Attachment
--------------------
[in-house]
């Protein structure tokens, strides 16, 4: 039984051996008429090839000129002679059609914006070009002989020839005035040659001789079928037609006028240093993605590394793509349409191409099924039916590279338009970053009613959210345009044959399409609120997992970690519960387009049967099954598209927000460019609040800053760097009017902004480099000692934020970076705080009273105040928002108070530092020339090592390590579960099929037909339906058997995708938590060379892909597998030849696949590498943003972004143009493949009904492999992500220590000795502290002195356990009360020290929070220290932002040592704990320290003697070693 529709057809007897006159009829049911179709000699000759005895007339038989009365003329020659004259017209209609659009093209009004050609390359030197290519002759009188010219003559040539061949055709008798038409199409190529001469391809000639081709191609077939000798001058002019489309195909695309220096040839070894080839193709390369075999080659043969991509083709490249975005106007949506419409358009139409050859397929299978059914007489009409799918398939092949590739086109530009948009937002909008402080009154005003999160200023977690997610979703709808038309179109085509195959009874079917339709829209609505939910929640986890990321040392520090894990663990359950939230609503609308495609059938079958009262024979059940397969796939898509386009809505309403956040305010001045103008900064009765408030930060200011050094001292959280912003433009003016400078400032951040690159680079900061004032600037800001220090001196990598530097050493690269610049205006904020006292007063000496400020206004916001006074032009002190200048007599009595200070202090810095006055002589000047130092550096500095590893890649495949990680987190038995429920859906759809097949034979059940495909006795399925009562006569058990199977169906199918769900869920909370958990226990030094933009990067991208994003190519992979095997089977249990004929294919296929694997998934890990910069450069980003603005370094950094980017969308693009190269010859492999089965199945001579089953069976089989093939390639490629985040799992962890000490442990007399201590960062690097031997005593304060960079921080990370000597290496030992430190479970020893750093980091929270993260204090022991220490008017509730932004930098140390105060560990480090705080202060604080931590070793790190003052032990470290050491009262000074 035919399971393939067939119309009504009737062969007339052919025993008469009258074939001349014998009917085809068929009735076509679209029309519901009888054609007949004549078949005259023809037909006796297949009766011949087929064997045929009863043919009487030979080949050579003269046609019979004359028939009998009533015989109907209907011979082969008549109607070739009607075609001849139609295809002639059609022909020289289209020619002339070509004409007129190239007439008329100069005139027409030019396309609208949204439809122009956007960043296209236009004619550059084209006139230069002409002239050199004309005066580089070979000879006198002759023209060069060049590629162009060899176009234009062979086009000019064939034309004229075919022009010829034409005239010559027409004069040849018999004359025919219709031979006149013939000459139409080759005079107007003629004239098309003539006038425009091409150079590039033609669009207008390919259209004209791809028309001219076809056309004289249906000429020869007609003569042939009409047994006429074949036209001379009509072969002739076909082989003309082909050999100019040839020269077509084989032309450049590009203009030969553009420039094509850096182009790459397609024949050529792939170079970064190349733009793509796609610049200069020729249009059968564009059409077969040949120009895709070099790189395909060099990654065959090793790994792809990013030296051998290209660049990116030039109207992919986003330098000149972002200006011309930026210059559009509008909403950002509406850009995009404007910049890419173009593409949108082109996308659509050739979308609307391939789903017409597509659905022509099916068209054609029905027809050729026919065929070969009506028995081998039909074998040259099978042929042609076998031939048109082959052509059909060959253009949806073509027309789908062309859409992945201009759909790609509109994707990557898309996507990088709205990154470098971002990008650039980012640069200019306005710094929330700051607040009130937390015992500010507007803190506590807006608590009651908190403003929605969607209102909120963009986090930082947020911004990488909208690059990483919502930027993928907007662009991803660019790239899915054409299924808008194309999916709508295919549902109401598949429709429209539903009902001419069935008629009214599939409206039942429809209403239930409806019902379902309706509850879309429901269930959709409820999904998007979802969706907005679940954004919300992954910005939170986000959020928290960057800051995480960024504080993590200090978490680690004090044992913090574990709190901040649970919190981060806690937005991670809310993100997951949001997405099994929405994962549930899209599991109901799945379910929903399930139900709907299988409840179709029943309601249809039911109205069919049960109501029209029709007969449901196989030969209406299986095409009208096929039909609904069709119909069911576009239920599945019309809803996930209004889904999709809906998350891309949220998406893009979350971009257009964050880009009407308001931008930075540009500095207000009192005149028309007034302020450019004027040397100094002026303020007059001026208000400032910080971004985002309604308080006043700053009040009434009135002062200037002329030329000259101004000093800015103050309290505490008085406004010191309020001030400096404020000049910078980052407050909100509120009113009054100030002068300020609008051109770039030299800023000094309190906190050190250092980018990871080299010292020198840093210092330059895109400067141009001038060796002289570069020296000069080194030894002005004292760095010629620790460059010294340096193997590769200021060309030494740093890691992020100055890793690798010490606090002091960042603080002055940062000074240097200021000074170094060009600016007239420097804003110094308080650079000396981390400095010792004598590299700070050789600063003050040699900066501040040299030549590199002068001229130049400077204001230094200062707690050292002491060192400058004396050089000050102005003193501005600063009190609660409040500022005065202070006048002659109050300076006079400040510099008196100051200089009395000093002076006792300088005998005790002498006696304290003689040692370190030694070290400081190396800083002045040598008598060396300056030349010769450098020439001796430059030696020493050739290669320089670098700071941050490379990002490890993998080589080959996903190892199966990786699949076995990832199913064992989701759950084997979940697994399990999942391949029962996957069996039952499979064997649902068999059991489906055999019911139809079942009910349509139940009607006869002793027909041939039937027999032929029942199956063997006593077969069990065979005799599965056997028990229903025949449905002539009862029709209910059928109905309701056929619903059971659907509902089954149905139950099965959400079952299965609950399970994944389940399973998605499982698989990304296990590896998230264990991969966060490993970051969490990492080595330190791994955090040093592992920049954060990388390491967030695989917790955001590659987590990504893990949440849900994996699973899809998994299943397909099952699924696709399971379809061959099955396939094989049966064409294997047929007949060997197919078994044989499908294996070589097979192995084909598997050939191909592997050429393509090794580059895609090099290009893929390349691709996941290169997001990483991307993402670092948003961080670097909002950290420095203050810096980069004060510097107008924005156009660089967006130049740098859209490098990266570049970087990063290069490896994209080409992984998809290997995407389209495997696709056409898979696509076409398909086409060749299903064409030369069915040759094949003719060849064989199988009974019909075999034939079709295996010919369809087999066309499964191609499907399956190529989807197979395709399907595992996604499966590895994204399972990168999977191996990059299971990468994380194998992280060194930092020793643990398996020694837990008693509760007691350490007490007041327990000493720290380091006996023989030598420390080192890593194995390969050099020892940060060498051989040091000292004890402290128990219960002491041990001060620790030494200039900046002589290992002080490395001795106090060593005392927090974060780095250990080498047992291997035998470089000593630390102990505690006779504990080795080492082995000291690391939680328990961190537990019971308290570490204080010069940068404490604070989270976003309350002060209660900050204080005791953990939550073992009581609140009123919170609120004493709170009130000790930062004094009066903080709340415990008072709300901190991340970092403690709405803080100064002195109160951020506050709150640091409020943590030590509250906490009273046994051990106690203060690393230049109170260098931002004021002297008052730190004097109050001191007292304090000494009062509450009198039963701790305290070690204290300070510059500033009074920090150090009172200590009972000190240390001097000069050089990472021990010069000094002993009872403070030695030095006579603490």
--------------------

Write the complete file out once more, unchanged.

[in-house]
């Protein structure tokens, strides 16, 4: 039984051996008429090839000129002679059609914006070009002989020839005035040659001789079928037609006028240093993605590394793509349409191409099924039916590279338009970053009613959210345009044959399409609120997992970690519960387009049967099954598209927000460019609040800053760097009017902004480099000692934020970076705080009273105040928002108070530092020339090592390590579960099929037909339906058997995708938590060379892909597998030849696949590498943003972004143009493949009904492999992500220590000795502290002195356990009360020290929070220290932002040592704990320290003697070693 529709057809007897006159009829049911179709000699000759005895007339038989009365003329020659004259017209209609659009093209009004050609390359030197290519002759009188010219003559040539061949055709008798038409199409190529001469391809000639081709191609077939000798001058002019489309195909695309220096040839070894080839193709390369075999080659043969991509083709490249975005106007949506419409358009139409050859397929299978059914007489009409799918398939092949590739086109530009948009937002909008402080009154005003999160200023977690997610979703709808038309179109085509195959009874079917339709829209609505939910929640986890990321040392520090894990663990359950939230609503609308495609059938079958009262024979059940397969796939898509386009809505309403956040305010001045103008900064009765408030930060200011050094001292959280912003433009003016400078400032951040690159680079900061004032600037800001220090001196990598530097050493690269610049205006904020006292007063000496400020206004916001006074032009002190200048007599009595200070202090810095006055002589000047130092550096500095590893890649495949990680987190038995429920859906759809097949034979059940495909006795399925009562006569058990199977169906199918769900869920909370958990226990030094933009990067991208994003190519992979095997089977249990004929294919296929694997998934890990910069450069980003603005370094950094980017969308693009190269010859492999089965199945001579089953069976089989093939390639490629985040799992962890000490442990007399201590960062690097031997005593304060960079921080990370000597290496030992430190479970020893750093980091929270993260204090022991220490008017509730932004930098140390105060560990480090705080202060604080931590070793790190003052032990470290050491009262000074 035919399971393939067939119309009504009737062969007339052919025993008469009258074939001349014998009917085809068929009735076509679209029309519901009888054609007949004549078949005259023809037909006796297949009766011949087929064997045929009863043919009487030979080949050579003269046609019979004359028939009998009533015989109907209907011979082969008549109607070739009607075609001849139609295809002639059609022909020289289209020619002339070509004409007129190239007439008329100069005139027409030019396309609208949204439809122009956007960043296209236009004619550059084209006139230069002409002239050199004309005066580089070979000879006198002759023209060069060049590629162009060899176009234009062979086009000019064939034309004229075919022009010829034409005239010559027409004069040849018999004359025919219709031979006149013939000459139409080759005079107007003629004239098309003539006038425009091409150079590039033609669009207008390919259209004209791809028309001219076809056309004289249906000429020869007609003569042939009409047994006429074949036209001379009509072969002739076909082989003309082909050999100019040839020269077509084989032309450049590009203009030969553009420039094509850096182009790459397609024949050529792939170079970064190349733009793509796609610049200069020729249009059968564009059409077969040949120009895709070099790189395909060099990654065959090793790994792809990013030296051998290209660049990116030039109207992919986003330098000149972002200006011309930026210059559009509008909403950002509406850009995009404007910049890419173009593409949108082109996308659509050739979308609307391939789903017409597509659905022509099916068209054609029905027809050729026919065929070969009506028995081998039909074998040259099978042929042609076998031939048109082959052509059909060959253009949806073509027309789908062309859409992945201009759909790609509109994707990557898309996507990088709205990154470098971002990008650039980012640069200019306005710094929330700051607040009130937390015992500010507007803190506590807006608590009651908190403003929605969607209102909120963009986090930082947020911004990488909208690059990483919502930027993928907007662009991803660019790239899915054409299924808008194309999916709508295919549902109401598949429709429209539903009902001419069935008629009214599939409206039942429809209403239930409806019902379902309706509850879309429901269930959709409820999904998007979802969706907005679940954004919300992954910005939170986000959020928290960057800051995480960024504080993590200090978490680690004090044992913090574990709190901040649970919190981060806690937005991670809310993100997951949001997405099994929405994962549930899209599991109901799945379910929903399930139900709907299988409840179709029943309601249809039911109205069919049960109501029209029709007969449901196989030969209406299986095409009208096929039909609904069709119909069911576009239920599945019309809803996930209004889904999709809906998350891309949220998406893009979350971009257009964050880009009407308001931008930075540009500095207000009192005149028309007034302020450019004027040397100094002026303020007059001026208000400032910080971004985002309604308080006043700053009040009434009135002062200037002329030329000259101004000093800015103050309290505490008085406004010191309020001030400096404020000049910078980052407050909100509120009113009054100030002068300020609008051109770039030299800023000094309190906190050190250092980018990871080299010292020198840093210092330059895109400067141009001038060796002289570069020296000069080194030894002005004292760095010629620790460059010294340096193997590769200021060309030494740093890691992020100055890793690798010490606090002091960042603080002055940062000074240097200021000074170094060009600016007239420097804003110094308080650079000396981390400095010792004598590299700070050789600063003050040699900066501040040299030549590199002068001229130049400077204001230094200062707690050292002491060192400058004396050089000050102005003193501005600063009190609660409040500022005065202070006048002659109050300076006079400040510099008196100051200089009395000093002076006792300088005998005790002498006696304290003689040692370190030694070290400081190396800083002045040598008598060396300056030349010769450098020439001796430059030696020493050739290669320089670098700071941050490379990002490890993998080589080959996903190892199966990786699949076995990832199913064992989701759950084997979940697994399990999942391949029962996957069996039952499979064997649902068999059991489906055999019911139809079942009910349509139940009607006869002793027909041939039937027999032929029942199956063997006593077969069990065979005799599965056997028990229903025949449905002539009862029709209910059928109905309701056929619903059971659907509902089954149905139950099965959400079952299965609950399970994944389940399973998605499982698989990304296990590896998230264990991969966060490993970051969490990492080595330190791994955090040093592992920049954060990388390491967030695989917790955001590659987590990504893990949440849900994996699973899809998994299943397909099952699924696709399971379809061959099955396939094989049966064409294997047929007949060997197919078994044989499908294996070589097979192995084909598997050939191909592997050429393509090794580059895609090099290009893929390349691709996941290169997001990483991307993402670092948003961080670097909002950290420095203050810096980069004060510097107008924005156009660089967006130049740098859209490098990266570049970087990063290069490896994209080409992984998809290997995407389209495997696709056409898979696509076409398909086409060749299903064409030369069915040759094949003719060849064989199988009974019909075999034939079709295996010919369809087999066309499964191609499907399956190529989807197979395709399907595992996604499966590895994204399972990168999977191996990059299971990468994380194998992280060194930092020793643990398996020694837990008693509760007691350490007490007041327990000493720290380091006996023989030598420390080192890593194995390969050099020892940060060498051989040091000292004890402290128990219960002491041990001060620790030494200039900046002589290992002080490395001795106090060593005392927090974060780095250990080498047992291997035998470089000593630390102990505690006779504990080795080492082995000291690391939680328990961190537990019971308290570490204080010069940068404490604070989270976003309350002060209660900050204080005791953990939550073992009581609140009123919170609120004493709170009130000790930062004094009066903080709340415990008072709300901190991340970092403690709405803080100064002195109160951020506050709150640091409020943590030590509250906490009273046994051990106690203060690393230049109170260098931002004021002297008052730190004097109050001191007292304090000494009062509450009198039963701790305290070690204290300070510059500033009074920090150090009172200590009972000190240390001097000069050089990472021990010069000094002993009872403070030695030095006579603490």